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Four Common Magazine Ad Mistakes

Ad Age Daily recently released an article displaying The Most Effective Magazine Ads of 2010. It made me wonder what makes an ad drive people to take action or at the very least pay attention. I then remembered another article I read that looked at numerous ads and determined the four most common mistakes. Here is the list as a little reminder to anyone who designs ads at work. It was a good refresher for me as well.

  1. They display little interest in generating meaningful action.
  2. They don’t emphasize benefits and therefore, provide little reason to believe. Otherwise put as, they don’t tell the customer what’s in it for them.
  3. They lack stopping power, therefore creating little connection with the reader.
  4. They inhibit involvement because of hard to read text.

The goal of ads is to drive purchase and therefore increase sales. Yet only 33% of ads are effective in accomplishing this task. It seems that many ads are making the four most common mistakes.

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‘My Bud Light’ Packaging

April 4, 2011 2 comments

I was watching TV today when a commercial for Bud Light’s new ‘My Bud Light’ Packaging campaign played. Instantly I had one of those, “why didn’t I think of that” moments. If you haven’t seen the commercial yet, I’ll explain exactly what this bottle is and soon you will be saying the same thing to yourself.

 

The new bottle offers consumers a way to personalize their beer. The bottle has a ‘My Bud Light’ label that when scratched with a coin or key, lets consumers write their name, message or drawing on the beer bottle.

 

This product is perfect for the current trend of consumers who want to feel like they are apart of a group but also want to be viewed as an individual within the group. The bottle gives consumers the opportunity to be just that – apart of a group of friends drinking beer and a way for them to express their individuality.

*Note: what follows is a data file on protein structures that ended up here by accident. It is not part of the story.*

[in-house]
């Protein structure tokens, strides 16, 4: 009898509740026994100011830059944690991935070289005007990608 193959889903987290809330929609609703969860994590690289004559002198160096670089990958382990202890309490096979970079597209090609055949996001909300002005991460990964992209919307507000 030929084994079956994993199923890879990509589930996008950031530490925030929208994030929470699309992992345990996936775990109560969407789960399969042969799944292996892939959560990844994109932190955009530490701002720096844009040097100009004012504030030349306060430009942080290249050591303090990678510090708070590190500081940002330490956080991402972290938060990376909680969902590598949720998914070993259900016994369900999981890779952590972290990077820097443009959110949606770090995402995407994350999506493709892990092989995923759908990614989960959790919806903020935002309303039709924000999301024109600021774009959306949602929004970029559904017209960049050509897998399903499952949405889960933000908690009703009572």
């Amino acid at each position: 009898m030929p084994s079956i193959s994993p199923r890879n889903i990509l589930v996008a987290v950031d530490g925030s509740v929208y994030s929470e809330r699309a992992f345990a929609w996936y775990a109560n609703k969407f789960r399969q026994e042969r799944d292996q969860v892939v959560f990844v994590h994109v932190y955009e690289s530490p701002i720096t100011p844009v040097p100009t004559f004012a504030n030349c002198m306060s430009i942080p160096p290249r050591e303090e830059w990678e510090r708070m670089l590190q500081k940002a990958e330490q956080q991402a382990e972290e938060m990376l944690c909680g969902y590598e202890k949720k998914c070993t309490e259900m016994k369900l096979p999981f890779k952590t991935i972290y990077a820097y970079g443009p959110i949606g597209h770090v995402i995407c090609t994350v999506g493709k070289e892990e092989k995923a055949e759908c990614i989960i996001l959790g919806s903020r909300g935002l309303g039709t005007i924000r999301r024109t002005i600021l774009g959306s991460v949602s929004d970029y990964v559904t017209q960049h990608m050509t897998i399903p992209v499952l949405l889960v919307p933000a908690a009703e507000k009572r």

Senior Director of Bud Light, Mike Sundet comment on this new bottle design, “This new bottle is one of the many ways we can bring Bud Light’s fun personality to life. Bud Light drinkers are always looking for fun, quirky ways themselves, and ‘My Bud Light’ bottle offers them a canvas to do just that.”

 

The new bottle could also be used as a way to keep Bud Light consumers involved with the brand. Bud Light could hold a contest for the most creative bottle design and have consumers upload the pictures to social media sites such as Facebook.

 

The new bottle will be available April 4th and only offered for a limited time. Currently Anheuser-Busch holds 48.4% of the U.S. beer sales to retailers. It will be interesting to see if the ‘My Bud Light’ packaging will help to increase sales.

 

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Random Acts of Kindness (R.A.K.)

March 19, 2011 Leave a comment

Random acts of kindness (R.A.K.). When was the last time you were the receiver of one? According to an article from TrendWatching, companies are making large efforts to reach out to their target audiences through R.A.K. First off, the article describes R.A.K as the following:

RANDOM ACTS OF KINDNESS | For consumers long used to (and annoyed by) distant, inflexible and self-serving corporations, any acts of kindness by brands will be gratefully received. For brands, increasingly open communications both with and between consumers (especially online), means that it’s never been easier to surprise and delight audiences with R.A.K.: whether sending gifts, responding to publicly expressed moods or just showing that they care*.